How to Pick a Mutual Fund

By Kent Ninomiya

  • Overview

    If you pick the right mutual fund, you can make a lot of money. However, you must understand the risks involved with each mutual fund and which one is appropriate for the length of time you plan to own shares. If you pick the wrong mutual fund, you could end up losing a lot of money by cashing out when you need the funds. When picking a mutual fund, an investor must consider the level of risk he is willing to tolerate and the time horizon for his investment.
    • Step 1

      Decide how much money you want to invest in a mutual fund. Most have minimum investment requirements. This is usually $1,000 to $3,000. Be sure that you are not investing money that you will need to pay your bills. Mutual funds are not checking accounts. They are for longer-term investments.
    • Step 2

      Determine how long you will be investing in the mutual fund. The longer it will be before you need the money, the more risk you can take. Aggressive mutual funds tend to have share prices that fluctuate dramatically. However, over the long-term, they tend to grow more than conservative investments. Anything less than 3 years is considered short-term. 3 to 10 years is medium term. More than 10 years is long-term.


    • Step 3

      Consider your risk tolerance for the mutual fund. A well diversified portfolio contains a variety of aggressive, mixed and conservative mutual funds. Determine which category the mutual fund falls into. Aggressive mutual funds contain mostly growth stocks. Conservative mutual funds contain large percentages of dividend-paying conservative stocks and bonds. Mixed mutual funds contain varying amounts of each. Find one that suits your risk tolerance.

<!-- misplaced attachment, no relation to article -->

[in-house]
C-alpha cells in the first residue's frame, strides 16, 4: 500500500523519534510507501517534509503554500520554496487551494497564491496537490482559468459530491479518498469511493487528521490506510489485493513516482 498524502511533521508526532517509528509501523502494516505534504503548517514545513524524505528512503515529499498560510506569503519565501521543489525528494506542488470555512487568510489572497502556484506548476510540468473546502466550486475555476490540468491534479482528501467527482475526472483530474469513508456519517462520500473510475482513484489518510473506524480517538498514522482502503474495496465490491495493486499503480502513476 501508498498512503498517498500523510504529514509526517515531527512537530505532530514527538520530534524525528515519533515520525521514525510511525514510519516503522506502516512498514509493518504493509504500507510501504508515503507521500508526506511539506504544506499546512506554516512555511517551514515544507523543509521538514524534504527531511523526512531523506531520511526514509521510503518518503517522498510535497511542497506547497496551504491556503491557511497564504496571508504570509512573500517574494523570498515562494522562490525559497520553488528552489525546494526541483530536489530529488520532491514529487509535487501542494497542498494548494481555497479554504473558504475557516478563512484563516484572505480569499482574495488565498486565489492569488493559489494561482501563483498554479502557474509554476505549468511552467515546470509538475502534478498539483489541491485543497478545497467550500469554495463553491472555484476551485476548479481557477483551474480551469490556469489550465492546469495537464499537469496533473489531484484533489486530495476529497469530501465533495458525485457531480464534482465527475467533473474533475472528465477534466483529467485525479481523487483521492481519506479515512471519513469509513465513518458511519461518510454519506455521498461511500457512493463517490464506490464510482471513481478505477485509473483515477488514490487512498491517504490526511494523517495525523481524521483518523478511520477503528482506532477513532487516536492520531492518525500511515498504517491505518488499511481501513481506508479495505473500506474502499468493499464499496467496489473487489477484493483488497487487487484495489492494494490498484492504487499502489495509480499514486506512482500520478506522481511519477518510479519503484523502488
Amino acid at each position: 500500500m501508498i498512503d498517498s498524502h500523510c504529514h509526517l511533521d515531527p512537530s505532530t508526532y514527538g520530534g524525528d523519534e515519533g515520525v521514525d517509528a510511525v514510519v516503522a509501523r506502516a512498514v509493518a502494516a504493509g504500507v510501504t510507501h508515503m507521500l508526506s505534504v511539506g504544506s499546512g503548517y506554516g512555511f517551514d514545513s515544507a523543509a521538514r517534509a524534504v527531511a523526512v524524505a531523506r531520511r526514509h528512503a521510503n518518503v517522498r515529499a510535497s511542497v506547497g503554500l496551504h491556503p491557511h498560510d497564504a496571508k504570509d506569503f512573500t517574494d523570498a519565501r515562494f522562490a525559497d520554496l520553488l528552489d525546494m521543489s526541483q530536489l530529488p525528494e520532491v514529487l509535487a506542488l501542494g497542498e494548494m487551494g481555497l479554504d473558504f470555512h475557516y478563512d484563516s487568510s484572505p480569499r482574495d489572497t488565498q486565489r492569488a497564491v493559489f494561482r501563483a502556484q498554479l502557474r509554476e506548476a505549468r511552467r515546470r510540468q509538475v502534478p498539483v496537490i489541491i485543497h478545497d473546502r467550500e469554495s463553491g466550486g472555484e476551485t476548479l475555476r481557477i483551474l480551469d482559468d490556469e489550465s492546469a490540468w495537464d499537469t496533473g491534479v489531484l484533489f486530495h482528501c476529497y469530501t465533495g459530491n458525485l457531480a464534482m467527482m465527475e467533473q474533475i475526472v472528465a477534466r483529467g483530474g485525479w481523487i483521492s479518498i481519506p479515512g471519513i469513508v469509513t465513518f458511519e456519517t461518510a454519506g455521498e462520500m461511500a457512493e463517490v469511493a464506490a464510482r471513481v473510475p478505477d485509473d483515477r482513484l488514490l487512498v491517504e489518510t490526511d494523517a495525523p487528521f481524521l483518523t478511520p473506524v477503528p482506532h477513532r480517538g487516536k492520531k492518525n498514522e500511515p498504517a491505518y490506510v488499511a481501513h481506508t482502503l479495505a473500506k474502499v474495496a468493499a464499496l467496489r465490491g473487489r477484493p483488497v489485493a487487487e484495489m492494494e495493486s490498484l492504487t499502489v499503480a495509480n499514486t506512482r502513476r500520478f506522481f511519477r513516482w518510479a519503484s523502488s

• Step 4

      Pick between actively and passively managed mutual funds. Actively managed mutual funds have fund managers who select the investments. They charge higher fees for this service. Index funds are passively managed. They contain a variety of financial securities that mimic a particular financial index. Fees for index funds are lower. Actively managed mutual funds do not necessarily perform better than passively managed ones. In fact, the average index fund performs better than the average actively managed mutual fund.
    • Step 5

      Read the prospectus before purchasing a mutual fund. It is a pamphlet provided by the mutual fund company that details the investment philosophy, holdings and fee structure. Mutual funds with a "load" charge a fee to buy and sell shares. "No load" mutual funds do not charge a fee to buy or sell shares, but do have maintenance fees and 12b-1 fees. These can be significant and vary between mutual funds. It's important to read the prospectus.
    • Skill: Moderate
    • Tip: Take a look at the past performance of a mutual fund. This information is located in the prospectus. Mutual fund companies are very careful to warn you that past performance is not a guarantee of future returns. While this is true, it can give you an idea how well the mutual fund is managed and how well it performed historically.
    • Warning:
    • Mutual fund investments are not the same as bank investments. They are not FDIC insured. If the mutual fund company goes out of business, you could lose all your money. Only deal with reputable mutual fund companies that have been in business for a long time.

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